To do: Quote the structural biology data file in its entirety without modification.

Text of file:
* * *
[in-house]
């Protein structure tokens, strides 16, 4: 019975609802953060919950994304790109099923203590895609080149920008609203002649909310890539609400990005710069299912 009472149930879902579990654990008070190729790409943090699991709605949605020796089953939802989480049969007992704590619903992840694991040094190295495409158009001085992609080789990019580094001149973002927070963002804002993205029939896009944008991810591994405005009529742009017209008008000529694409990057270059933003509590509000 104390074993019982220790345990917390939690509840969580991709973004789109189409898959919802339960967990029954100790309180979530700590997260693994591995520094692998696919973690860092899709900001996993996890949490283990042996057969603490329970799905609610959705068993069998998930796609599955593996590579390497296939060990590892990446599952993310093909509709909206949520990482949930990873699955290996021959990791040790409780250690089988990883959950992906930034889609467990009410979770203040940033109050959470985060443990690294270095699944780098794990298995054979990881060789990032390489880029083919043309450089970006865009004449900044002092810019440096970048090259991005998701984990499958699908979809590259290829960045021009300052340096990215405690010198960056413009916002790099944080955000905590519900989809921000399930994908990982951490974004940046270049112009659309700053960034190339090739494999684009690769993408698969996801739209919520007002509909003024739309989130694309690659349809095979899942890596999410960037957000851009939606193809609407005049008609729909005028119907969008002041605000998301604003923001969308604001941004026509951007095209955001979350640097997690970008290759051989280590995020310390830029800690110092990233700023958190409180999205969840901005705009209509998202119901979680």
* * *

[in-house]
């Protein structure tokens, strides 16, 4: 019975609802953060919950994304790109099923203590895609080149920008609203002649909310890539609400990005710069299912 009472149930879902579990654990008070190729790409943090699991709605949605020796089953939802989480049969007992704590619903992840694991040094190295495409158009001085992609080789990019580094001149973002927070963002804002993205029939896009944008991810591994405005009529742009017209008008000529694409990057270059933003509590509000 104390074993019982220790345990917390939690509840969580991709973004789109189409898959919802339960967990029954100790309180979530700590997260693994591995520094692998696919973690860092899709900001996993996890949490283990042996057969603490329970799905609610959705068993069998998930796609599955593996590579390497296939060990590892990446599952993310093909509709909206949520990482949930990873699955290996021959990791040790409780250690089988990883959950992906930034889609467990009410979770203040940033109050959470985060443990690294270095699944780098794990298995054979990881060789990032390489880029083919043309450089970006865009004449900044002092810019440096970048090259991005998701984990499958699908979809590259290829960045021009300052340096990215405690010198960056413009916002790099944080955000905590519900989809921000399930994908990982951490974004940046270049112009659309700053960034190339090739494999684009690769993408698969996801739209919520007002509909003024739309989130694309690659349809095979899942890596999410960037957000851009939606193809609407005049008609729909005028119907969008002041605000998301604003923001969308604001941004026509951007095209955001979350640097997690970008290759051989280590995020310390830029800690110092990233700023958190409180999205969840901005705009209509998202119901979680």